Gates Breeden didn’t always know that he wanted to study architecture and design.

“My entire life I have been captivated by a multiplicity of topics, concepts, and ideas and could never fully commit to one avenue of exploration," Breeden said.

When it came time for Breeden to decide which college he would attend, he did not suffer from a lack of choices. Having been accepted to many programs in Virginia, his decision would come down to where he felt like he really belonged.

“When I came here and got a tour from Heinrich Schnoedt (Associate Professor in the School of Architecture + Design), he spent two hours with just me and my mom in the studio," Breeden said, describing his experience visiting the Virginia Tech campus and touring the College of Architecture and Urban Studies (CAUS). "We walked around and he took aside a bunch of students from all different years and interacted with them, asked them what they were doing, and let me ask questions. I just fell in love with the space in the School of Architecture + Design.

“What really sold me on Virginia Tech, CAUS, and architecture in general was that tour and having architecture described to me as a study of everything, a lens through which I could pursue any one of my many passions,” Breeden said.

Breeden, who has been named the 2021 Outstanding Senior for the College of Architecture and Urban Studies, credited his success within the five-year, professional degree program in the School of Architecture + Design to the overall culture of CAUS, that same culture that brought him here, and the interdisciplinary attitude of Virginia Tech.

“In the School of Architecture + Design, you are offered this really niche, small studio community with the resources of an entire research university," Breeden said. "You get to interact with people from all over the university, and all sorts of different majors. You get to learn about engineering, business, and political science, literally everything, and be able to build your network around those people. But then you always have the small, beautiful community that's within the confines of these two buildings. This place is basically my second home.”

There is a real sense of camaraderie, built through close-knit studios, within the college and it shows in the fact that professors and students are all immediately on a first-name basis.

“The amount of time that the faculty devote to their students has been so fundamental to my growth over the past five years," Breeden said. "If any student walks into the office and has a question about what’s going on, the team will probably just walk out and answer whatever is being asked. The level of access that we have to the people who are running the school and teaching us I think is unparalleled.”

The studio-driven culture of CAUS builds a concrete foundation for a community made up of students and faculty that Breeden credits with helping to make him a better architect/designer.

"There is a level-playing field to engage in conversation and collaboration with every member of this community," Breeden said. "I have heavily relied on this as a designer as my peers have challenged the way I approach my projects just as much as my professors do. There is a collective knowledge housed within the school where every member can approach another and come away having learned something new. There is a person to teach me how to screen-print, a person to discuss architectural theory, a person to teach me how to cast concrete, a person to edit my papers, and many more. I was never afraid to ask a question!”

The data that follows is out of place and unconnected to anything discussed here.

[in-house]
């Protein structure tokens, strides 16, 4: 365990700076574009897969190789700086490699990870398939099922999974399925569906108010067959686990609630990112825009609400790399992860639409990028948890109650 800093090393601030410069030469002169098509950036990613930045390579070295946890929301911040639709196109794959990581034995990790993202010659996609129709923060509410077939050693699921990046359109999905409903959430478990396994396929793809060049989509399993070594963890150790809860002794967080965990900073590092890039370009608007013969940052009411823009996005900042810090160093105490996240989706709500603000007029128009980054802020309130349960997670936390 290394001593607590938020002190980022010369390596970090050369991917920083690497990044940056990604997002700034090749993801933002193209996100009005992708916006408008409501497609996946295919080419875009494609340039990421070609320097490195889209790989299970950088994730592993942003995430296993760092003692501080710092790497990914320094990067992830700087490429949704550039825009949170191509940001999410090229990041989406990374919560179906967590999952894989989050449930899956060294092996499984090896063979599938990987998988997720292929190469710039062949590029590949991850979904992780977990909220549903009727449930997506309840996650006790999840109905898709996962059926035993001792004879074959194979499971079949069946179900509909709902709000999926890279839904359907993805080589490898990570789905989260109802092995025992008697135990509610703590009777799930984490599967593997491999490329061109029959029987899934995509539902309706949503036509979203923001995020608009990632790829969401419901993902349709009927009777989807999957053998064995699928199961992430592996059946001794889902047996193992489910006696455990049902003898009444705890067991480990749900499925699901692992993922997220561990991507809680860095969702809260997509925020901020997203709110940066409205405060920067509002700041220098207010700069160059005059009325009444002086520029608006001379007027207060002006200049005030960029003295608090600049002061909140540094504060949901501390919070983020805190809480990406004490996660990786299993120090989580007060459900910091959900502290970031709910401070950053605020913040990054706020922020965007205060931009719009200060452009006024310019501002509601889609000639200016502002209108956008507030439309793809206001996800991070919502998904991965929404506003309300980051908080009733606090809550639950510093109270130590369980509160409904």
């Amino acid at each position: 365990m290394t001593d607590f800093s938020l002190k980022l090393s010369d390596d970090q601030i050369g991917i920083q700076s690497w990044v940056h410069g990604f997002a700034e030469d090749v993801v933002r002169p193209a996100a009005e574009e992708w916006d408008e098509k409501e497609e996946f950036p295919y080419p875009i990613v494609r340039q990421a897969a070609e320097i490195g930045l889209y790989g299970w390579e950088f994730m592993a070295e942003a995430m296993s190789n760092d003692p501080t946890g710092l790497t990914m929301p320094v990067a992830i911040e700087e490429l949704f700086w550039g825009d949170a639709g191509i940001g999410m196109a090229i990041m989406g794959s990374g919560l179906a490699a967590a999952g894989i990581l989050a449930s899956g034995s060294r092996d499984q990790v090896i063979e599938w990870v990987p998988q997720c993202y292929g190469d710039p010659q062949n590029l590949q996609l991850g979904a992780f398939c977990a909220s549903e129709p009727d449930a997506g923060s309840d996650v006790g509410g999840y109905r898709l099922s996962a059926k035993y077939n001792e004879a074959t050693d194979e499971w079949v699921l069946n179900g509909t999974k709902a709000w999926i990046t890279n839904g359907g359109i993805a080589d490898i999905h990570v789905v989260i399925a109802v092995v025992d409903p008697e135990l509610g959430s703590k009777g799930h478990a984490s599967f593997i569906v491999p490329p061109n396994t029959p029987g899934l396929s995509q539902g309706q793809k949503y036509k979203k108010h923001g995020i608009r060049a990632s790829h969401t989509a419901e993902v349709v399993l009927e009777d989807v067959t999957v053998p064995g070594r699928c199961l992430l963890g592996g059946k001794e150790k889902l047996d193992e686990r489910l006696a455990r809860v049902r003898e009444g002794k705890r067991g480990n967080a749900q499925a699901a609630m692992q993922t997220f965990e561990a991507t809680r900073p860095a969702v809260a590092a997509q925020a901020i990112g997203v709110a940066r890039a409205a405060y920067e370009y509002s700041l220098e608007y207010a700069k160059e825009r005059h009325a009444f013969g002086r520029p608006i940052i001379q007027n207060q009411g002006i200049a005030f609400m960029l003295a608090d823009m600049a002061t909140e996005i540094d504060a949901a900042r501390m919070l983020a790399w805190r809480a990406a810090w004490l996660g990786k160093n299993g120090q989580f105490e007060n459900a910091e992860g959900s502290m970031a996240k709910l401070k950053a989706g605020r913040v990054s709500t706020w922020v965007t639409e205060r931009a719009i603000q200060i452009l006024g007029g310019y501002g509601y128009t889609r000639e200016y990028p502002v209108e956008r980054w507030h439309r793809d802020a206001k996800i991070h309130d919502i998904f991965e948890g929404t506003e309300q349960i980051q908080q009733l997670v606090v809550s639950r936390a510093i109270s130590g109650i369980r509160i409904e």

Looking back on his time at Virginia Tech, Breeden was proud that he pushed himself to be actively involved with the school and university to both serve his campus community and enrich his professional portfolio. He served as a CAUS Student Ambassador, a peer mentor, an undergraduate teaching assistant, a member of the Student Government Association, new student orientation and Hokie camp leader, as well as a curator of a weekly architecture lecture series.

Breeden’s service to the community of Virginia Tech would end up going well beyond academics throughout his tenure at CAUS. He was involved in Alpha Rho Chi, which is the national professional fraternity for architecture and allied arts, serving as president for nearly two years. He credits this experience for initially sparking his interest in leadership.

“I kind of got a thirst for leading people and being somebody that will listen to everybody and execute the wants of the fraternity," Breeden said.

He went on to explain how much of an impact this organization had on his academic and professional development, saying that “it’s this amazing organization that connects people from years one through five, and creates a fantastic network of students within the already close community of CAUS. I became a brother when I was a freshman and I immediately noticed how special the organization is because you get to see all the members every single day. I don’t think a lot of other organizations can say the same.”

Breeden said that one of the most rewarding things about his time at Virginia Tech was getting to serve as a tour guide and meeting prospective CAUS students. He will always remember how important his experience was in visiting the campus for the first time and getting to see first-hand the tight-knit community of CAUS, and it is his sincere hope that he sparked that same interest in prospective students that he had during his first visit to Virginia Tech.

— Written by Michael Capocelli with photography by Chiravi Patel

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